THE POST'S STATISTICAL SCANDAL ON IRAQI FATALITIES
Leo Rennert does it again with another important analysis ...........
HOW THE WASHINGTON POST SKEWS STATISTICS ABOUT BOTH IRAQ AND ISRAEL
Since the start of the Palestinian intifada, the Post has misled its readers by steadfastly refusing to break down fatality figures between combatants and non-combatants -- between terrorists and innocent bystanders.
Now, the Post is committing a similar grievous error and misleading readers with regard to casualties in Iraq. In the run-up to the election, the Post has published statistical boxes summarizing Iraq casualties. These in turn are broken down between U.S. military casualties, allied military fatalities, U.S. civilian fatalities and grossly misleading counts of "Iraqi Civilian Fatalities."
What does the Post mean by "Iraqi Civilian Fatalities" (It gives the latest totals as falling between 14,181 and 16,312)? If you were think that these were Iraqi bystanders killed in operations by the U,S,-led coalition -- a quite natural impression -- you'd be absolutely wrong. In a small-type footnote, the Post cites as its source a private British web site, www.Iraqbodycount.net, which The Post says compiles civilian deaths "due to war-related events." To buttress the reliability of this web site, the Post notes that it bases its count on no fewer than 40 media sources. Sounds impressive -- until you pull up the web site.
What you find is that this British group doesn't confine itself at all to civilian victims of coalition fire. Included in its total of "Iraqi civilian fatalities" are all the insurgents and terrorists killed in encounters with coalition forces. Check the data base and you will find listed as "civilian" fatalities terrorists at a "suspected al-Zarqawi checkpoint," at a "suspected al-Zarqawi safehouse," at a "suspected meeting place for al-Zarqawi supporters," etc. All these insurgents and terrorist are just "civilians." In fact what this British group does is to include in its total count of Iraqi "civilian fatalities" anyone who wasn't wearing the uniform of Saddam's army. No matter that he's firing RPGs or slicing somebody's throat.
The second highly misleading aspect of the British group's figures is that while they identify location, target and weapons in fatal incidents, they fail to provide any breakdown totals between attackers -- where they coalition forces or terrorists/insurgents? So, while the gross totals garnered from all sorts of media sources may be fairly accurate, they don't tell the reader anything about whether the victims were really innocent civilians or combatants and similarly are silent on who actually pulled the trigger -- the coalition or insurgents/terrorists.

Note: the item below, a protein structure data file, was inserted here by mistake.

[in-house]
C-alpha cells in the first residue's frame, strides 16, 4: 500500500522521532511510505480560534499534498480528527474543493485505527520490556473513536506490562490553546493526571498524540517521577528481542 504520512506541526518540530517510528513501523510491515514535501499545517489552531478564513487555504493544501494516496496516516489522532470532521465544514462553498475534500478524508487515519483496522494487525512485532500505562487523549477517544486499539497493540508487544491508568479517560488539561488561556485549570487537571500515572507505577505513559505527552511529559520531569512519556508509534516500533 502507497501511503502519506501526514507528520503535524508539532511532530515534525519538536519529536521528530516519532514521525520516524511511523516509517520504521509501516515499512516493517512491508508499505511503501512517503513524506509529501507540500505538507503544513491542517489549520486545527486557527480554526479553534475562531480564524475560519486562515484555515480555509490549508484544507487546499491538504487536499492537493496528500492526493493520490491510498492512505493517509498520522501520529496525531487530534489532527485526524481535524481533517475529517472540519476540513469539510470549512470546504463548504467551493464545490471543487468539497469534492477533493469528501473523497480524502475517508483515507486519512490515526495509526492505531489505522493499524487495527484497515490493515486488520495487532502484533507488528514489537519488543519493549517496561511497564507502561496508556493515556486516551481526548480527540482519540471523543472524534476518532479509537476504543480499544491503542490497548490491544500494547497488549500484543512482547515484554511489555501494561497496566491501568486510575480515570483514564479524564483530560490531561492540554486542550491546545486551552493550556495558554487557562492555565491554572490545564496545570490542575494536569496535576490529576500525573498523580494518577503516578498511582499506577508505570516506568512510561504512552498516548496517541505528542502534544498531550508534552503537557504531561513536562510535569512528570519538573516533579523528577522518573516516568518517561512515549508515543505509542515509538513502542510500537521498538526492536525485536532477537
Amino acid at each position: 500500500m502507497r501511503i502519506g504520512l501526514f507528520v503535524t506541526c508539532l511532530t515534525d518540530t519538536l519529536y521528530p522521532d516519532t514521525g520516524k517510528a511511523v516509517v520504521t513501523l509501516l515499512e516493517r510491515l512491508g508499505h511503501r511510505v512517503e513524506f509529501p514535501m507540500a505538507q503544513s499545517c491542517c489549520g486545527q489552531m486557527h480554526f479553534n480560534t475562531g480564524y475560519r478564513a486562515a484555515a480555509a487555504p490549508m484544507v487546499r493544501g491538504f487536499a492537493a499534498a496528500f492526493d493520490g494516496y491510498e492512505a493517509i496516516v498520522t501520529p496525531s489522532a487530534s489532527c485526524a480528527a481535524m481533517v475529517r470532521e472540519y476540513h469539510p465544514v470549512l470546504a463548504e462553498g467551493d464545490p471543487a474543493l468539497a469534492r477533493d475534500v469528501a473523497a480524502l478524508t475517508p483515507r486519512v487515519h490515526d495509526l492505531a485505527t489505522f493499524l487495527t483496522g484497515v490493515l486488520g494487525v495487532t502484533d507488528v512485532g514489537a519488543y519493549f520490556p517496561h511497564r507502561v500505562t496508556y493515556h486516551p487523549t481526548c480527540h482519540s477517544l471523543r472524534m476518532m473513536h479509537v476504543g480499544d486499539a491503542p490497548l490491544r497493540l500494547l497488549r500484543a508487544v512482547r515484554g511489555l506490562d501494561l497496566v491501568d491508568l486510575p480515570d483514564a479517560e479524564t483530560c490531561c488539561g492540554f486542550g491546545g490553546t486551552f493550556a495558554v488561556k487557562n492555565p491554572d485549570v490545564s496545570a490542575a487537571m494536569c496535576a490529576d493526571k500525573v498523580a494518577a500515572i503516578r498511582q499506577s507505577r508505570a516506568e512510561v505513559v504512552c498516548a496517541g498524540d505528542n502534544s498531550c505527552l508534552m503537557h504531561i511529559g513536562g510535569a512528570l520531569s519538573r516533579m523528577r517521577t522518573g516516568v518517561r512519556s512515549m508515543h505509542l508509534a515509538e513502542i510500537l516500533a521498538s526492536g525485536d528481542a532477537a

But wait there's more. In checking the data base back to July, I could not find a single instance of a fatality resulting from the beheading of foreigners by terrorists. Shouldn't they be included among "Iraq Casualties"? The British group says it weeps for all civilians killed but somehow overlooks the most brutal killings of all. Perhaps because the British group just wants to bestow its sympathy on Iraqi victims and these are non-Iraqi victims. But whatever the reason for this gross omission, shouldn't the Post provide a total of beheaded victims since the British group evidently does not?
So how does this British source justify its methodology to inflate "civilian" deaths with terrorist fatalities? The answer: With some contorted legalisms and a far-left ideology. It declares that its "civilian" count includes all "deaths resulting from a breakdown in law and order" and puts the entire blame on the U.S. and the U.K. These are all "civilian deaths attributed to our military intervention in Iraq," it declares, thereby exculpating al-Zarqawi and indicting George Bush and Tony Blair. Or, in another one of its formulations, these are "all deaths which the Occupying Authority has a binding responsibility to prevent under the Geneva conventions and Hague regulations." The terrorists get a free pass.
Its methodology is steeped anti-war ideology (that is, when the U.S. and the U.K. go to war -- not the other guys). For example, it argues that 13,000 "civilians" have been killed since 9/11 in Afghanistan and Iraq, compared with only 3,375 killed in "paramilitary attacks in Western targets" -- a 4-1 disproportionate ratio that compounds U.S.-British sins. The British group uses "terrorist" only in quotation marks and, as you can see, prefers the more sanitized "paramilitary" euphemism.
In case you still have doubts about its obvious political objectives, the web site strongly condemns virtually all major U.S. political figures -- from Howard Dean to George Bush. Looking over the pre-nomination field earlier this year, it declared that "apart from Denis Kucinich, every White House contender is a willing, unforced colluder with the official downgrading and dismissal of Iraqi deaths."
What makes the Post's ready reliance on the statistics of this highly political group all the more sad and ironic is that the Post has turned thumbs down on figures of a respected think tank, the International Policy Institute for Counter-Terrorism, which breaks down combatant/non-combatant fatality statistics since the start of the intifada.
So while the Post's editor assures readers that there is a total wall of separation between the editorial page and the news pages, he totally overlooks the fact that his news editors have their own political agenda and skew statistics about deaths in Iraq, Israel and Palestinian territories so that the role of terrorists is neatly hidden from readers' eyes.